Derek and the Domino’s was the 1st time I stood up, defended and believed in Eric because it proved to me he was not just a guitar hero from the Cream days. That group of musicians were the actual cream of the crop. To come up with the sound, versatility and heart shredding music they made, put all of them above all the groups that were out at that time. And, some time after. I learned a lot from them recordings. One was Bell Bottom Blues. They way the bass drum and bass guitar play off each other during the verse and Change up together later. Simple things like that and much more. I Live the way Eric sang the first 4 notes on his lead. Eric, you Always had heart felt tasty leads. I can go and mention things about all the players. Being a bassist at that time, Carl was on my top 3 bassist. I miss musicians like them guys. So glad Eric is still around.

  5. Bob Waterhouse

    July 31, 2015 at 11:04 pm

    I was at the Black Prince Hotel gig in Bexley. Right at the front, about six feet from Eric. He was amazing. We were each given a ‘Derek is Eric’ badge and a poster…I still have them. It was a hall attached to a pub, a leading rock venue…John Mayall, Graham Bond, Arthur Brown, Peter Green’s Fleetwood Mac, Long John Baldry, Julie Driscoll Brian Auger and the Trinity…we saw them all at the Bexley Jazz Club!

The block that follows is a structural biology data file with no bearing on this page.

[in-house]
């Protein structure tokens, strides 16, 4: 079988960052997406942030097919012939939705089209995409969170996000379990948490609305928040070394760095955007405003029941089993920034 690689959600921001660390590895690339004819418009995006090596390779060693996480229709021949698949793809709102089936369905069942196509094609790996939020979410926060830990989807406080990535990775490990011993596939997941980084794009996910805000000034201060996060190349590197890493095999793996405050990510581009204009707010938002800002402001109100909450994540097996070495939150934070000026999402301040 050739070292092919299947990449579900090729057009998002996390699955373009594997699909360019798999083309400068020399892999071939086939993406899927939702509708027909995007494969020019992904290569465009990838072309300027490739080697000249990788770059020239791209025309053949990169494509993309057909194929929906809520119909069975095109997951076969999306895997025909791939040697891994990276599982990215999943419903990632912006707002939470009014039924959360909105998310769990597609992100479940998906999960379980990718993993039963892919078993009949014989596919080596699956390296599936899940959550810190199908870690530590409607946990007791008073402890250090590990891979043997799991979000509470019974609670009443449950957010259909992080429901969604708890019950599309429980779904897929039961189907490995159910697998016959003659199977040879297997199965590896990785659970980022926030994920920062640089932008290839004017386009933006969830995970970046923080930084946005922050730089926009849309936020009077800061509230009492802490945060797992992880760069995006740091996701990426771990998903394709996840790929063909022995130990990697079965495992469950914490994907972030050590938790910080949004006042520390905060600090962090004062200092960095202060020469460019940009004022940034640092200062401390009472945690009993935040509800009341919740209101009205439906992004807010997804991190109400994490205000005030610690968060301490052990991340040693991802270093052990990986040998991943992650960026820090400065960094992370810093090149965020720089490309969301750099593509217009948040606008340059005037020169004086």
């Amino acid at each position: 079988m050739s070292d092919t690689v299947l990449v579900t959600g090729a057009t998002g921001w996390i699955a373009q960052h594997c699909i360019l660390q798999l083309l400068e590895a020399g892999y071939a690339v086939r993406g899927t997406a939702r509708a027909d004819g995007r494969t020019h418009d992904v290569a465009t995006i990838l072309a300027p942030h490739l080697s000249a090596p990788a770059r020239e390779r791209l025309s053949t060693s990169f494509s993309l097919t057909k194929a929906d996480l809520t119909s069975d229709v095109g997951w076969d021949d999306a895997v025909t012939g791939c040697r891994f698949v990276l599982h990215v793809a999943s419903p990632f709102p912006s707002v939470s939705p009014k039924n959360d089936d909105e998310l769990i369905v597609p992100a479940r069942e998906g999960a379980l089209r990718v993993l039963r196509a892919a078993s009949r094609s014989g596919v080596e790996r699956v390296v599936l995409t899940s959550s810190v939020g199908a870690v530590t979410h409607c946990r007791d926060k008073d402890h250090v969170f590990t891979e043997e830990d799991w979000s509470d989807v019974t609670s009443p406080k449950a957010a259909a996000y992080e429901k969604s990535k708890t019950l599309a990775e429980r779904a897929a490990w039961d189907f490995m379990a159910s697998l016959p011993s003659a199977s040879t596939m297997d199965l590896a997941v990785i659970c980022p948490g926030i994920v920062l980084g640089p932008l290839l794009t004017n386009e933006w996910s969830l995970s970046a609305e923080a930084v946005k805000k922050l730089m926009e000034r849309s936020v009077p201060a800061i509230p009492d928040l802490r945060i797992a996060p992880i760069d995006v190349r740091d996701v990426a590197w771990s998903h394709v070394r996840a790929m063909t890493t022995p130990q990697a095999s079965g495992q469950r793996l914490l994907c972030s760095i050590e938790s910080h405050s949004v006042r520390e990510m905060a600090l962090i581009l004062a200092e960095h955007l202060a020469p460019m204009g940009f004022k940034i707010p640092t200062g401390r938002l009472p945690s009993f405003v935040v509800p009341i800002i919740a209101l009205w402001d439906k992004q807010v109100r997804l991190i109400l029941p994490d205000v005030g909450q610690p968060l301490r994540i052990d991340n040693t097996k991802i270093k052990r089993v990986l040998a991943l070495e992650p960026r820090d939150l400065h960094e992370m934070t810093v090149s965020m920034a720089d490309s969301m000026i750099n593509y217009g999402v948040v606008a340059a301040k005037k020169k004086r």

6. Peter Bebeau

    September 11, 2015 at 9:40 pm

    I have a tee shirt with a picture of EC on it that I believe is from this era. Eric is playing “Blackie” and wearing a white tee shirt that says “Eric Clepton and ????. The letters at the bottom are obscured though. It has made me stark raving. I have asked many and we can’t figure it out. Perhaps Bob was at a show an can fill in the blank? I’d sure appreciate it!

  7. Gordon Campbell

    June 9, 2016 at 3:47 pm

    They just don’t make em like that anymore..top 5 album of all time for sure.

  8. Chucky

    June 9, 2016 at 5:50 pm

    I still have my Criteria Recording Studios T-shirt.
    I had a warehouse on the next block and WPBT Channel 2, a PBS station was also on the block, all being in N. Miami just off Biscayne Blvd.
    My band would write and practice in the warehouse, and when it was time to record we’d buy time @ Criteria.
    Walking through the front doors and into the lobby, one the first things we’d see was the gold record of the Layla LP framed on the wall.
    That big, gorgeous sounding grand-piano from the refrain on Layla was also in Studio A.
    Of course, we always had a play on it.
    Out of Criteria is also where Clapton gathered his 461 Ocean Blvd. band.
    I ended-up attending FIU, which was built back in the mangroves, across Biscayne Blvd.